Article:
XR Report: More than $4.1 Billion Was Invested in AR and VR in 2019
Digi-Capital has released a 370-page Augmented Reality/Virtual Reality Report for the Q1 of 2020 as well as a 500,000 data point AR/VR Analytics Platform. The company’s Analytics Platform tracked $4.1 billion in AR and VR investments last year, making 2019 the third-highest year on record when it comes to virtual reality and augmented reality investments.
The investments in AR/VR, however, saw a drastic drop during the fourth quarter of 2019 compared to the third quarter of the same year in terms of the deal volume (the number of deals) as well as the dead value (the amount invested).
Should this drop in investments in Q4 be a harbinger of things to come in 2020 and beyond, then the AR/VR startups might have to begin exploring new sources of financing such as revenue generation while also managing their burn rates more prudently in 2020 instead of focusing purely on leveraging VC investment to accelerate growth.
Digi-Capital’s tracking of the first two quarters of 2020 will paint a clearer picture on where investments in AR and VR are headed in the coming year and beyond.
The AR/VR Investments Dealflow (Number of Deals)
During the third quarter (Q3) of 2019, it appeared as if the AR/VR deal volume stabilized but it soon saw a significant decline in the fourth quarter. The total volume of investments went down 27% in 2019 as compared to 2018.
The categories that witnessed the highest volume of deals over the past 12 months were in games, AR/VR tech, education, medical, smartglasses, enterprise software/services as well as solutions/services. All of these categories witnessed fewer number of deals in 2019.
The AR/VR investment value (the amount of dollars invested) dropped 35% in 2019 compared to 2018. The deal value also saw a significant drop in the fourth quarter of 2019 compared to the third quarter. Quarter 1 has also been slower so, together, these contributed to the overall decline in investment in 2019.
The deal value was dominated by AR/VR tech as well as the social companies. Also significant in 2019 in terms of the deal value were investments in location-based entertainment, smartglasses and games. Other categories also received investments but at a lower level.
In terms of the volume of investments by stage, the largest inflows came from Grants, Seed, Series A, Accelerator, Crowdfunding and Series B funding. The other stages had fewer deals over the course of last year.
All the other high-value investments were all Series F, Series A, Series C, Series B and Series D except Snap’s post-IPO private placement in 2019. The other stages all raised smaller amounts of investments.
When deal sizes are factored in, the amount of dollars invested was dominated by investment rounds in the range of $500 million to $1 billion and those in the range of $100 million to $500 million. These were followed by investment round in the range of $10 million to $50 million and then those in the range of $50 million to $100 million size deals. Coming last were the early stage rounds at lower levels.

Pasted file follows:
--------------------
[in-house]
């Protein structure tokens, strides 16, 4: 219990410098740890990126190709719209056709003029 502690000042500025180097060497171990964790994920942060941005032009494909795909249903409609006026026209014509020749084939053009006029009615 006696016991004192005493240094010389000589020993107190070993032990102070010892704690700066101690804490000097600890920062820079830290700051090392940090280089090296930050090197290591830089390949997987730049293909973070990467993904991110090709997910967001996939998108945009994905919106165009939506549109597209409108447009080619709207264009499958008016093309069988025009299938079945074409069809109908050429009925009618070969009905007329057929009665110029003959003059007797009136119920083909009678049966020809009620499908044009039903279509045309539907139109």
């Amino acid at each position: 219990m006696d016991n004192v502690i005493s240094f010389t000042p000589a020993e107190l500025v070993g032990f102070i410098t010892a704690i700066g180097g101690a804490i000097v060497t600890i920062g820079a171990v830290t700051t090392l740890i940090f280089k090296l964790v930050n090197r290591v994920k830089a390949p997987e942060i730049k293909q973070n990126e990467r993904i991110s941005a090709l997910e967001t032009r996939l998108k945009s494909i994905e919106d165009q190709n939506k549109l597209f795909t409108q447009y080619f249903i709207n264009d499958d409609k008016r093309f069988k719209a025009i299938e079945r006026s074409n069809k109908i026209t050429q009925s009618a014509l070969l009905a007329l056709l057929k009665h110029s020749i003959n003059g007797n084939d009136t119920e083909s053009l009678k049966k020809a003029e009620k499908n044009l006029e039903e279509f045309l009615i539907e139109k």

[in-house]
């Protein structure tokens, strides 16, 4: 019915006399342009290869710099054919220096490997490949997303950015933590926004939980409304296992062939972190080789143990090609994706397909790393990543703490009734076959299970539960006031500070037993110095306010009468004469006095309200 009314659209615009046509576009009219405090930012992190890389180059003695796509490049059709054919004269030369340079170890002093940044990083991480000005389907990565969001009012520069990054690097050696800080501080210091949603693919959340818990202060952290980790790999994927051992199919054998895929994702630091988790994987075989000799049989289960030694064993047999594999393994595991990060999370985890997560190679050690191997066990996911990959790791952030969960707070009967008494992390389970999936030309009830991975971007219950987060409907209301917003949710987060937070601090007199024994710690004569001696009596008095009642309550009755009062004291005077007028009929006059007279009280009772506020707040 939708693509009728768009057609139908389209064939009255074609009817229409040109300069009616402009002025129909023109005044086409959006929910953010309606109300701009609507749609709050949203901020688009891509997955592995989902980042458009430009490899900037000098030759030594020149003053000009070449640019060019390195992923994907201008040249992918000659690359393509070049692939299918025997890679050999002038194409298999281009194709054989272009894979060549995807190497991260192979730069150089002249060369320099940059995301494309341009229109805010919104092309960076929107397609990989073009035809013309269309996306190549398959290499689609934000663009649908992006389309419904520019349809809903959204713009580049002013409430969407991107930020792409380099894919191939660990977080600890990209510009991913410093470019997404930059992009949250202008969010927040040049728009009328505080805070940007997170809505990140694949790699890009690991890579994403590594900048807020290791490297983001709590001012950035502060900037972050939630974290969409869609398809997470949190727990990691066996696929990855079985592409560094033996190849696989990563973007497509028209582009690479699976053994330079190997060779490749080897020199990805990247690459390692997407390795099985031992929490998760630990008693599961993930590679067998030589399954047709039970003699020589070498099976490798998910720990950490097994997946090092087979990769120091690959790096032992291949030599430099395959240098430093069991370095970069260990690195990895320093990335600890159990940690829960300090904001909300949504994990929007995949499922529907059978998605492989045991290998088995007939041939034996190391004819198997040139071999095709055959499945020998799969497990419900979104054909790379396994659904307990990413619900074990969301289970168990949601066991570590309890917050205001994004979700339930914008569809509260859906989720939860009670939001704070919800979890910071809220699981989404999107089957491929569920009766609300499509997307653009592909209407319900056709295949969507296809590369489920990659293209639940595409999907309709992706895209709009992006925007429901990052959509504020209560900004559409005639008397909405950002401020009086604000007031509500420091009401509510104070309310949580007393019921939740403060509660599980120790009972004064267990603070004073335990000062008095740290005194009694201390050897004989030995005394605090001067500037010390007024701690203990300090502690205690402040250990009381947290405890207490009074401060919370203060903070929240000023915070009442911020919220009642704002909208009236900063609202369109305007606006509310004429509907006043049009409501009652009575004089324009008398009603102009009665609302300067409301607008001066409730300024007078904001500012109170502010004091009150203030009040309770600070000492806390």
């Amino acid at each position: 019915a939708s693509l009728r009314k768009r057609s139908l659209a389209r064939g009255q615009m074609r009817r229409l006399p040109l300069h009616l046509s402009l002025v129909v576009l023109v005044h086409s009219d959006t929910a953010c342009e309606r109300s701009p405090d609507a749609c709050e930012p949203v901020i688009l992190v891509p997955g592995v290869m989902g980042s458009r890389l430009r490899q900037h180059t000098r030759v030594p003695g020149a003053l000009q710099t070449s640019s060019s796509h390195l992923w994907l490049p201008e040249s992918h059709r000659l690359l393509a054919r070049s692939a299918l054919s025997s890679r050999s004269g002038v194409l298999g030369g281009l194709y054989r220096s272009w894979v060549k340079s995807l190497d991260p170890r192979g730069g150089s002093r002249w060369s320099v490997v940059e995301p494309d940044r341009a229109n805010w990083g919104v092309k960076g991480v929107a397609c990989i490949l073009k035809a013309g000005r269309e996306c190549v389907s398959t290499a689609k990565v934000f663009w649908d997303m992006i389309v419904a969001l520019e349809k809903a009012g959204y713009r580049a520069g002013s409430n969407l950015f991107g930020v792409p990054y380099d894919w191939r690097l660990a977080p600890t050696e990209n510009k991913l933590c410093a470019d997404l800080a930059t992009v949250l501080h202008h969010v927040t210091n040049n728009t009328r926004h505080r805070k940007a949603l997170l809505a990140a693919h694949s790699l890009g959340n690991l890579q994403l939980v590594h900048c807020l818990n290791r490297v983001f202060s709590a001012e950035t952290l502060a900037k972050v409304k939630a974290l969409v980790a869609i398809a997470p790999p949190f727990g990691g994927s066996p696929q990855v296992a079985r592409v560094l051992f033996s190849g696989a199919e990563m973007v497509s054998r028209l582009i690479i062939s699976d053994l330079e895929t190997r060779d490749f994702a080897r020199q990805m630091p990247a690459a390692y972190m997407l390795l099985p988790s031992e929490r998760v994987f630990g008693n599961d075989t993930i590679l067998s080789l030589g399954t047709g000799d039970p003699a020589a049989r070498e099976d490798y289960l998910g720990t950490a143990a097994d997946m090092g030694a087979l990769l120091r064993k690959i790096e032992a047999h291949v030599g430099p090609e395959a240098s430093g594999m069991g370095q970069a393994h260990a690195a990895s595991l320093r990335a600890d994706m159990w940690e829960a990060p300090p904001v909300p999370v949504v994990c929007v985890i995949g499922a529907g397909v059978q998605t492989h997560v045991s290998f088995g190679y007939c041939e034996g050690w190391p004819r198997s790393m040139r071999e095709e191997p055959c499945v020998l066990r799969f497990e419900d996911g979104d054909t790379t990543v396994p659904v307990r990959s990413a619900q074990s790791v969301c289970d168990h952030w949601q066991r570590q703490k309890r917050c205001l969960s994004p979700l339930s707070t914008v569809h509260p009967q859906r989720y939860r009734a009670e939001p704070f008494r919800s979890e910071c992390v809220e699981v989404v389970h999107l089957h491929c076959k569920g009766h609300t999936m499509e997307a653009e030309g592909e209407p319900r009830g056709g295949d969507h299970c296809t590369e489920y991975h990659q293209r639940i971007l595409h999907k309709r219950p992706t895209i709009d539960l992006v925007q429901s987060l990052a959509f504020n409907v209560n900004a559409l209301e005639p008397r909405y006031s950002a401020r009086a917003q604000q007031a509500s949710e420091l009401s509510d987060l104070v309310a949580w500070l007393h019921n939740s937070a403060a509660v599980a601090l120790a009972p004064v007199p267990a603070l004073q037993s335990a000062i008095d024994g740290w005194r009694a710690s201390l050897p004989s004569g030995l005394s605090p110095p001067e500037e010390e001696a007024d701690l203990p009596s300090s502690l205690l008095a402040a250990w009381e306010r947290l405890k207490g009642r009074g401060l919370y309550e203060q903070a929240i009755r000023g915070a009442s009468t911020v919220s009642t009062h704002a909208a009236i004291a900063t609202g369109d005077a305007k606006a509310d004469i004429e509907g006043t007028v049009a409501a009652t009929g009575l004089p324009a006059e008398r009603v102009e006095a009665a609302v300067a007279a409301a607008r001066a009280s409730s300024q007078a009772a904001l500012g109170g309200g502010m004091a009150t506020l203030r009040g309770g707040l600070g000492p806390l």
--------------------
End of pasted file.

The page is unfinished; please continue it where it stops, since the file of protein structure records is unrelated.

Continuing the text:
In terms of the geographical factor, the US and China still dominated AR/VR investments last year, just like in the previous years. Coming third was Israel followed by UK and Canada. All other countries had lower AR/VR investments levels in 2019.
So far, the AR/VR industry is witnessing fewer M&A deals compared to other technological sectors. In 2019, there were just $700 million worth of M&A deals.
The biggest mergers and acquisitions in 2019 happened in AR/VR solutions/services, games, smartglasses, tech and lifestyle. There were other lower level acquisitions in multiple other categories. There have only been a few big AR/VR M&A deals. The rest of the quarterly AR/VR M&As have been in the tens to hundreds of millions of dollars for every quarter since 2014.
Should the much-anticipated market inflection point materializes in the next few years, we will likely see an uptick in M&A activity. For the short term, however, there doesn’t appear to be an obvious catalyst that could trigger frenzied M&A activity.
2020 has been billed as a potentially transitional year for the AR/VR industry but it remains to be seen whether the level of investments seen in 2019 could continue in 2020. There are also macro factors such as COVID-19 pandemic that could significantly impact the tech market investments in a much broader way beyond just the AR/VR. It will be interesting to see how the first half of 2020 will pan out and whether the AR and VR deals will continue surging or whether they will stay at the current level.